Whistling Hunters

Dholes (Cuon alpinus) – Asiatic wild dogs, once found all over Asia is defending their existence in our Indian Jungles . India is the only remaining stronghold for them with some scatter populations in Nepal, Bhutan, Myanmar, Laos , Vietnam and Thailand.

Dholes are highly social animals living in large groups with very rigid hierarchy. It is a rufous coloured animal with beautiful plume like black tail which is effectively used for signalling the status of an animal in dominance hierarchy. Dominance hierarchy are rigid with alpha male and female at the top . They live in large groups or clans which occasionally split up into small packs to hunt.
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They are extremely vocal animals . Limited research indicates that whistling is form of communication among pack members and used frequently during hunting. As dholes hunting packs are able to work together to consistently bring down prey much larger than an individual dhole could, they must be communicating effectively thanks to these whistles.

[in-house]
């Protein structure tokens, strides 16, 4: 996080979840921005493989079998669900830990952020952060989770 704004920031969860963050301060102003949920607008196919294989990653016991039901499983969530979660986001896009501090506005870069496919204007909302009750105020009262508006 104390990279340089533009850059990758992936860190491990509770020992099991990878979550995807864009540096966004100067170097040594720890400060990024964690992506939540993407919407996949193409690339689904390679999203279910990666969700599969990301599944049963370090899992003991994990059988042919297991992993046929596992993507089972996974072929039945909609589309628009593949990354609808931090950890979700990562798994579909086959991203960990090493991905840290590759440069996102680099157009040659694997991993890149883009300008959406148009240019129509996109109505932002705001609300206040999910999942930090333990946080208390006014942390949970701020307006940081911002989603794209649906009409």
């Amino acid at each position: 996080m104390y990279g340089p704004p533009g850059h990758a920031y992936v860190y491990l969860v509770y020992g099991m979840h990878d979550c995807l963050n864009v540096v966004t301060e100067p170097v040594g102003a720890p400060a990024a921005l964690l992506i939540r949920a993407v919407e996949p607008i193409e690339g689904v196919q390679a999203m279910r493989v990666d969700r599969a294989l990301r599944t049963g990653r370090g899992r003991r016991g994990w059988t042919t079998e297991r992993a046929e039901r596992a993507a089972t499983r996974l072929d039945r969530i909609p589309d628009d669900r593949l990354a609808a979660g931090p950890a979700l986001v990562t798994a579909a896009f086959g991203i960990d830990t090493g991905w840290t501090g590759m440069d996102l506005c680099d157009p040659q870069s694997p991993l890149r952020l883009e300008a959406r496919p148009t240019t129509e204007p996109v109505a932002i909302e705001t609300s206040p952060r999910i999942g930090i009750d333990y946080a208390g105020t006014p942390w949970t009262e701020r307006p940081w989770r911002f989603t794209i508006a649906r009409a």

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The main prey of a Dhole pack is the chital, which lives in herds . Some forest patches contain many such herds while others contain none. This kind of distribution is called patchy distribution. One dhole pack hunts in a particular patch for few days and when their hunting stops yielding adequate gain, they move to fresh patch and repeat the process. In addition to strategic use of their home ranges, dholes have extremely elaborate method of hunting prey. Pack members co-ordinate while pulling down and killing large prey such as adult sambar or chital. Individuals will grab the ear, tail, leg, neck and other parts of the body eventually weighing down the animal before actually killing it.

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It is disheartening that dholes today face serious threat for their survival. Their hunting strategy requires a particular distribution of prey which in turn requires a unique habitat . One can see that such a delicate system is under pressure due to human population pressure on forest land, cattle grazing and other factors.

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2 thoughts on “Whistling Hunters”

  1. Hi Kedar

    your Photographs speaks more than your words. Its so nicely composed and placed between the paragraphs as if i am watching documentary film.
    Thanks for sharing with us.

  2. Hey Kedar,

    Lovely pictures and the information is really interesting. Learnt a lot about them in your narration. 🙂

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